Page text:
A note from the Guest Editor of 'How will the contemporary workplace transform in the post-Covid-19 period?'

Journal of Corporate Real Estate

I work as an assistant professor and the head of the Centre for Workplace Research at the Prague University of Economics and Business. I am an organizational sociologist who researches the contemporary workplace and all that goes with this. For the last year or so, I have predominantly concentrated on understanding how modern workplaces will change post-pandemic.

I did two recent and relevant scholarly pieces with Emerald Publishing which looked at aspects of this topic. The first looked towards a classification of various types of coworking spaces and clarified the scholarly, as well as the industry usage of a coworking model. The main finding was the creation of a taxonomy of contemporary coworking spaces, considering the broad spectrum of shared workspaces that commonly receive the coworking label; importantly, this classification specifies the features required to warrant that label. The paper provides a framework for understanding the defining factors of a coworking model. The taxonomy showcases four unalike types of coworking spaces and the three types of non-coworking shared offices that are repeatedly and mistakenly labelled as coworking environments. The classification will be significant in the post-pandemic period. The disruption will likely result in a swift popularisation of coworking spaces and similar collaborative work environments.

Also recently published and relevant to how work may change in the future, is my special issue on transforming modern workplace environments that I edited for the Journal of Corporate Real Estate. The first special issue out of the two contains four exciting scholarly papers. First, Fruzsina Pataki-Bitto and Kata Kapusy explore the work environments and their transformation in the post-covid-19 period based on the work values. The research undertakes a mix-methods approach by examining the work values of 28 focus groups and subsequently conducting a large-scale survey with 773 correspondents. The collected data presents a work value theory for Generation Z, which reflects their expectations of onsite workplaces and the changing nature of their work values

Second, Manuel Mayerhoffer investigates the impact of the Covid-19 pandemic on coworking spaces in Germany. Mayerhoffer dives into the qualitative data obtained on the sample of 77 German-based coworking spaces and uses descriptive statistics to analyse how has the pandemic-related abrupt halt of the coworking industry affected these collaborative work hubs as well as their users. The key finding here shows that coworking environments have been rather fast adapting to the said changes and sought alternative ways to accommodate their user-bases.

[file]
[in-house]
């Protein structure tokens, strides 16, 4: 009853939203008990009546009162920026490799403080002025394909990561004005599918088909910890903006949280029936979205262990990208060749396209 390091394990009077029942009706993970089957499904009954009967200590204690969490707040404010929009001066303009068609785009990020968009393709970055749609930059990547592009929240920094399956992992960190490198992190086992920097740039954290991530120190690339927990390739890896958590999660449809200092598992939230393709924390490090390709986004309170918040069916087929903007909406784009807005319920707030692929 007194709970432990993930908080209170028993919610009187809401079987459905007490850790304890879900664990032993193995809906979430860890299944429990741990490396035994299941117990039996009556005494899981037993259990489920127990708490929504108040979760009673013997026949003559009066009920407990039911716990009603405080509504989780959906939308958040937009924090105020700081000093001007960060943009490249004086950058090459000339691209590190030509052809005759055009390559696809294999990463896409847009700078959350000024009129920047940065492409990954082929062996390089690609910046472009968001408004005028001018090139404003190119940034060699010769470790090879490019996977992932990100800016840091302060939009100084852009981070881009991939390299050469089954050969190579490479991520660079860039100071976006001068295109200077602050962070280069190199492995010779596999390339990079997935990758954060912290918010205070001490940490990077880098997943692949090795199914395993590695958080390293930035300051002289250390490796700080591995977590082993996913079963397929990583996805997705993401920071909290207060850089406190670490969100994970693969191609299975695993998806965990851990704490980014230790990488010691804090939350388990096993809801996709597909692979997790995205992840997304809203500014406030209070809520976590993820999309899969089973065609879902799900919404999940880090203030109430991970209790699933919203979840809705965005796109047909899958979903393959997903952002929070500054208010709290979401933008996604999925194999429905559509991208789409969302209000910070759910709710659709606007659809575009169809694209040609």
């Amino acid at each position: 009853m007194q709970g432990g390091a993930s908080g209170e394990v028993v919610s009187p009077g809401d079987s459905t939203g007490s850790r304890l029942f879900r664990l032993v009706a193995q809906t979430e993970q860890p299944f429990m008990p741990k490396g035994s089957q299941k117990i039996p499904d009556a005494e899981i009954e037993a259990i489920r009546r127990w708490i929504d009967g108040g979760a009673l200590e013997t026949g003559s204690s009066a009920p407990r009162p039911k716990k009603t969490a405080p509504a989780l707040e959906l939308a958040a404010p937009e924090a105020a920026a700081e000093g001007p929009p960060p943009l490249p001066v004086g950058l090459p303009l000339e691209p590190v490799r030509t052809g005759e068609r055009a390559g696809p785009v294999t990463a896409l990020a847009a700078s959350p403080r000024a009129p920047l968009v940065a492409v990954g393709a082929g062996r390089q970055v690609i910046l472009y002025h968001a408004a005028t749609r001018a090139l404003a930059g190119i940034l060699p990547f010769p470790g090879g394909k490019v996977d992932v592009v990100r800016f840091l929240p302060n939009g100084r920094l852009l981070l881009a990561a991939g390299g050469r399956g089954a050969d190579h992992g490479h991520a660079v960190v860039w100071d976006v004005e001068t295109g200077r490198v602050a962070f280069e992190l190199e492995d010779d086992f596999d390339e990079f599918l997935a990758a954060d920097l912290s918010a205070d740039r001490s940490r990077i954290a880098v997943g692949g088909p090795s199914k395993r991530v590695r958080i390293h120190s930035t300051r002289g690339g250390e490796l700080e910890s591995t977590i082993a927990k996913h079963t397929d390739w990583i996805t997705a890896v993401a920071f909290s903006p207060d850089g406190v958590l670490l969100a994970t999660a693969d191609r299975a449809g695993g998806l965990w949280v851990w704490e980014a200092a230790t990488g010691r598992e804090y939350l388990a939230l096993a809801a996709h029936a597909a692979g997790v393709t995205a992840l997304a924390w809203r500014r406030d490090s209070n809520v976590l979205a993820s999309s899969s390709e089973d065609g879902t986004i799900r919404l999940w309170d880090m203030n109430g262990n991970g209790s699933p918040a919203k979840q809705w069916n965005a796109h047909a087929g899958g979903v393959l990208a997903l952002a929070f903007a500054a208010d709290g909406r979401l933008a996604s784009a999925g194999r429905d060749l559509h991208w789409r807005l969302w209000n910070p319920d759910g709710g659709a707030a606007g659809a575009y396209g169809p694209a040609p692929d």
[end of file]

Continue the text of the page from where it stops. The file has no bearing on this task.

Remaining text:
Third, Cynthia Hou, Hilde Ramoy, Tuuli Jylha and Herman Vande Putte present a study on office workplace modifications during the pandemic and showcase the evidence from the survey they ran in the Netherlands. The purpose of their research has been to explore how organisations respond to forces from the external environment such as the Covid-19 pandemic, and how they adapt their office workplace management strategically to suit the stakeholders’ needs. What has been fascinating by their study is that the said organisations tend to remodel their business and opt for portfolio transformation, agile portfolio strategies and the general redesing of their office environments.  

Finally, Samin Marzban, Iva Durakovic, Christhina Candido and Martin Mackey present a study on the experience of Australian workers and organizational representatives during the first Covid-related lockdowns and how these lockdowns impacted the learning curve that workers had when transitioning to their home offices. Authors design two separate surveys to target Australian organisations and knowledge workers. While organisations largely outlined the need for ensuring workplace health and safety standards to maintain the organisational culture and acceptable level of productivity, knowledge workers were mainly concerned about the absence of social interactions and increased workload.

All papers in this special issue will be free access until the end of the year. I hope you will enjoy these papers. If you are exploring how work and work environments are transforming and developing due to the pandemic, please contact me to explore research synergies that would result in collaboration.

Marko Orel, PhD

Prague University of Economics and Business
Center for Workplace Research / CWER

[email protected]